Tenille Campbell named USask Indigenous Storyteller-in-Residence
English River First Nation poet Tensile Campbell has been selected as the University of Saskatchewan’s Storyteller-in-Residence for a 12-week residency with the University Library beginning in January.
Campbell said she’s taking “creative licence with the term Storyteller.” While many people think of storytelling, as particular people telling sacred stories, that’ not her, she said, in an interview with the Northern Advocate..
“I’m more approaching it as ‘how do we tell our stories? How do we share our stories? What stories do we want to tell?’ Especially for women.
“I find my business practice and my art practice focuses on women getting the space to tell their own stories,” she added. “It includes portraiture, it includes polaroid, I might throw a bead night in there. I just learned to bead last year and it’s a new fascination.”
The outline for the residency project has been completed, but not named or filled in at the time Campbell spoke with the Northern Advocate.
The residency is a four-month project, “but if feel like programmes like this never really end,” she says. It just continues on in different forms.
“I think women, learning to say gentle, loving things about themselves is important,” she says. “We’ll see how it goes.”
Part of the Indigenous residency involves a two-week residency at the Frances Morrison Public Library in downtown Saskatoon.
That part of the of her residency had not been defined but, it could be in February, Indigenous Storytelling Month, depending on the scheduling at Frances Morrison.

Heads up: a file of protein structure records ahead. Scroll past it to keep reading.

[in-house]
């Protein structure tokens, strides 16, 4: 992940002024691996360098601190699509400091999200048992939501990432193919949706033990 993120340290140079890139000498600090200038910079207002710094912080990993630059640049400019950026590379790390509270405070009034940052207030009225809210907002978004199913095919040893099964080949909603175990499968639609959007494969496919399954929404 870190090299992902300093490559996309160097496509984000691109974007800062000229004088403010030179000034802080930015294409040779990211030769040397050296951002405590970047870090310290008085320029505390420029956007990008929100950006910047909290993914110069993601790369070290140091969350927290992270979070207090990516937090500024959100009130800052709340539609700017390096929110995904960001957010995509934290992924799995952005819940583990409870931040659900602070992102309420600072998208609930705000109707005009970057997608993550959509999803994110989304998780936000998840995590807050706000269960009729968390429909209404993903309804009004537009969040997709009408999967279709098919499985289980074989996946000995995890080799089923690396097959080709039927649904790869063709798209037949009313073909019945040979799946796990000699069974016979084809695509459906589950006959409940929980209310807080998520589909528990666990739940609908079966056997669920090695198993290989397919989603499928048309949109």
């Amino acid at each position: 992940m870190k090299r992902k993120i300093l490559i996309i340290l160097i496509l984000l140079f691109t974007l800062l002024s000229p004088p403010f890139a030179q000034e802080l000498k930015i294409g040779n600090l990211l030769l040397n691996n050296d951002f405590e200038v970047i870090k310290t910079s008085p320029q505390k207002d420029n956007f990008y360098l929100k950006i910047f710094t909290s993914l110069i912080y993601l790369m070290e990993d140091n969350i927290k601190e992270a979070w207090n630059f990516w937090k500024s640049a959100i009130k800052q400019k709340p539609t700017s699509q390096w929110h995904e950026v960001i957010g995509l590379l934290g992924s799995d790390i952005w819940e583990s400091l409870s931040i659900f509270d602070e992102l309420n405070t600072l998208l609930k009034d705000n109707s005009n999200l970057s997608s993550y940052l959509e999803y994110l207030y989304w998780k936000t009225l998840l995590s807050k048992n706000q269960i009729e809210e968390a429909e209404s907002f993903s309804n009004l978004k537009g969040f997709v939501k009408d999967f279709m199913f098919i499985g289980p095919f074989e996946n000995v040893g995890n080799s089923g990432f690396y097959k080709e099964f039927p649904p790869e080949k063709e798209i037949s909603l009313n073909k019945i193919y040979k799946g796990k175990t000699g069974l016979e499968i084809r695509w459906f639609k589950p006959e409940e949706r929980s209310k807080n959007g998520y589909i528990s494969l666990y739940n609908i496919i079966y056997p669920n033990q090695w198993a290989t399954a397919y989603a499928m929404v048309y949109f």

Campbell is a published poet, with two books, to her credit, #IndianLove: Poems, published in 2017 and Nedi Nezu (Good Medicine) published in 2021 and is in her final year as a PhD student.
“It’s been the longest and hardest product I’ve ever done,” Campbell said
Campbell’s first book is “a collection of Indigenous erotica and storytelling. It’s fun; it’s cheeky.”
Her second book came out during COVID times. It continues the theme of Indigenous Erotica, but also more political and more a little more layered within self-love , politics and a critical eye on both.
Campbell also created and is the owner of sweetmoon photography.
“I specialize in photographing Indigenous people in communities, so I’ve been doing that for over a decade. It’s been great,” she says.
Her PhD is “actually going to be my third poetry book … the focus is actually completely different. It’s about matriarchy and relationships among women and transitions women go through.”
In preparation for the book, she’s read about her mother, 12-year-old daughter, best friends.
“I firmly believe women are community, not competition,” she says. “It’s kind of like love poems still, but love poems of the women who helped me raise my daughter. I feel like it’s one of the most open collections I’ve ever written. Writing about sex is easy. Writing about your feelings, your heart, your child, your mother, leaves you so vulnerable.”
Campbell said she’s still exploring this and is excited about it.
“We’ll see if I can ever read poetry without crying,” she says.
Campbell’s ancestry is Dene from English River First Nation on her father’s side and Métis from the Duck Lake/St. Laurent area of Saskatchewan on her mother’s side.
She describes it as “a rich background.”
The selection of Campbell for the 2024 Storyteller-in-Residence supports the aim of the residency is “uplifting Indigenous voices and promoting intercultural understanding and story-sharing between and among Indigenous and non-Indigenous communities,” reads a University of Saskatchewan news release dated Dec. 5, 2023.
The Indigenous Storyteller-in-Residence program is made possible through University Library donors and the Saskatoon Public Library programming, quoted from the news release.